A note on the Latin text of Veritatis Splendor

In my last post, I offered an argument that Amoris Laetitia was written in a modern language and then translated into Latin later, with the various modern language translations based not on the Latin but on the modern-language original.  The argument had two bases: (1) The Latin text appeared on the Vatican website months after all other languages had been published; (2) the various translations share features that cannot be explained on the basis of independent translation from the Latin.

There are other possibilities, of course.  Maybe the Italians translate a text first, and then all the other translators use the Italian translation as a guide to their translation of the Latin.  Maybe all the translators get together at a pub to decide what the text should really say, and then go home to make it say that.  I don’t know!  But a couple of conversations with people who work in the Vatican Latin offices have left me, rightly or wrongly, with the impression that it has been a long time since a papal encyclical was originally composed in Latin.  Rumors have it that BXVI did compose in Latin, but even these rumors put the claim as a remarkable exception.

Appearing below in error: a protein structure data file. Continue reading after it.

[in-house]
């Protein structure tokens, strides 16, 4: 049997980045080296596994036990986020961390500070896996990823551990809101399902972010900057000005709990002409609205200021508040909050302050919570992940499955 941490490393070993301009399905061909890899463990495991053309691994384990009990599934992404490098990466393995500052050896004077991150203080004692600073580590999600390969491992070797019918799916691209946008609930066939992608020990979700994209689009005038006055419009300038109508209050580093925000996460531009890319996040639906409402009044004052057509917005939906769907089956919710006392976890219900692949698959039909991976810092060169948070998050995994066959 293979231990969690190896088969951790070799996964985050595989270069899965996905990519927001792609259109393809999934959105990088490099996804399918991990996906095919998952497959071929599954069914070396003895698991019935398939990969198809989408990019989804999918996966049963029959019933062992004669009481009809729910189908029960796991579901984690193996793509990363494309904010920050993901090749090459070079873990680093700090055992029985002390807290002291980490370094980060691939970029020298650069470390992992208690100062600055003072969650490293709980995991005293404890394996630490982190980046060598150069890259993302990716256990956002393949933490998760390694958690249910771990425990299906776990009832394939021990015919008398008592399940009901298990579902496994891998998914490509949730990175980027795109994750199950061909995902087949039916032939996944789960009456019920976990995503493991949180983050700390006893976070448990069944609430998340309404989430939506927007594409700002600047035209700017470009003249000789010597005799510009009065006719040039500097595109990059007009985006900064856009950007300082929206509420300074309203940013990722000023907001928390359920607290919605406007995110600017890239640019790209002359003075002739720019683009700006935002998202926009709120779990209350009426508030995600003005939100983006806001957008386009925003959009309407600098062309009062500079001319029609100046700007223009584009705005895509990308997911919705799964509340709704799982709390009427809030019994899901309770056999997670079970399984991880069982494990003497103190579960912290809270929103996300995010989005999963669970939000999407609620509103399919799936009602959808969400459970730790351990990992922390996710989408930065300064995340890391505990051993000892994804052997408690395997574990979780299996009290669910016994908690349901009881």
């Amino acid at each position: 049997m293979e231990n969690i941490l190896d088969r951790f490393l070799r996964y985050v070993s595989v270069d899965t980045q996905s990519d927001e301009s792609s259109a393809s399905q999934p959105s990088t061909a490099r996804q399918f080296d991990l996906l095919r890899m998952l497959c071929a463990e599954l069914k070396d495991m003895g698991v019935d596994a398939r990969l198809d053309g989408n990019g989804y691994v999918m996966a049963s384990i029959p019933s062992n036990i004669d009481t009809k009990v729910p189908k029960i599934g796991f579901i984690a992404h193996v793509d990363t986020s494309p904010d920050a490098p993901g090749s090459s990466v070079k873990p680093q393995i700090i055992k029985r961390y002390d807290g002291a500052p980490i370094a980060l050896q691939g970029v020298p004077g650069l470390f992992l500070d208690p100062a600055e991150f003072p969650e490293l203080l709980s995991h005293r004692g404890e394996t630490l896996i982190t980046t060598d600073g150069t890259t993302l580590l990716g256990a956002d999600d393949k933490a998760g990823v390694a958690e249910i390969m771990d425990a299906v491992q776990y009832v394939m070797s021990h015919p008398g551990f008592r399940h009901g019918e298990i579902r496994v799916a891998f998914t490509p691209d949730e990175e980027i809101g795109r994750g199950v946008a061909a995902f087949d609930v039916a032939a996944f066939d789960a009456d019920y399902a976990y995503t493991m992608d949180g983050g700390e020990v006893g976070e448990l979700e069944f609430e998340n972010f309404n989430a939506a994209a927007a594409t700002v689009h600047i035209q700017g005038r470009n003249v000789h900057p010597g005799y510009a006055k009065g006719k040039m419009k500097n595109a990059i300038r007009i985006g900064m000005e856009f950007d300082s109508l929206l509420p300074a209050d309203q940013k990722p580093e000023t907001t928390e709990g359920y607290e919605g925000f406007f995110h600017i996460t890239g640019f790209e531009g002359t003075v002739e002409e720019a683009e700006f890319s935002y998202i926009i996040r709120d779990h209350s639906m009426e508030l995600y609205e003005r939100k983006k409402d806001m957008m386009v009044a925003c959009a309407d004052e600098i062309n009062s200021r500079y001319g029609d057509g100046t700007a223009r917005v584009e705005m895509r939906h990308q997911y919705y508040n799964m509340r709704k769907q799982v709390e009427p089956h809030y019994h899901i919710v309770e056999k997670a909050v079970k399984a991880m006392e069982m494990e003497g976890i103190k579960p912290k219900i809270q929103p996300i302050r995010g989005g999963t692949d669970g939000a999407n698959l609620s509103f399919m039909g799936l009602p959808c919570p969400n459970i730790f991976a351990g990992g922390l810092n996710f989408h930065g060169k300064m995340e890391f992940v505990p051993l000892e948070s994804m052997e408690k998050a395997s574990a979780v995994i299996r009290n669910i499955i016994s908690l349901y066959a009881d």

But since we are having fun with linguistic geekery, I thought I should look at the word “ideal” in John Paul II’s Veritatis Splendor, too.  The famous paragraph, the one people often cite in comparison with Amoris Laetitia 303, is VS 103: Continue reading “A note on the Latin text of Veritatis Splendor”

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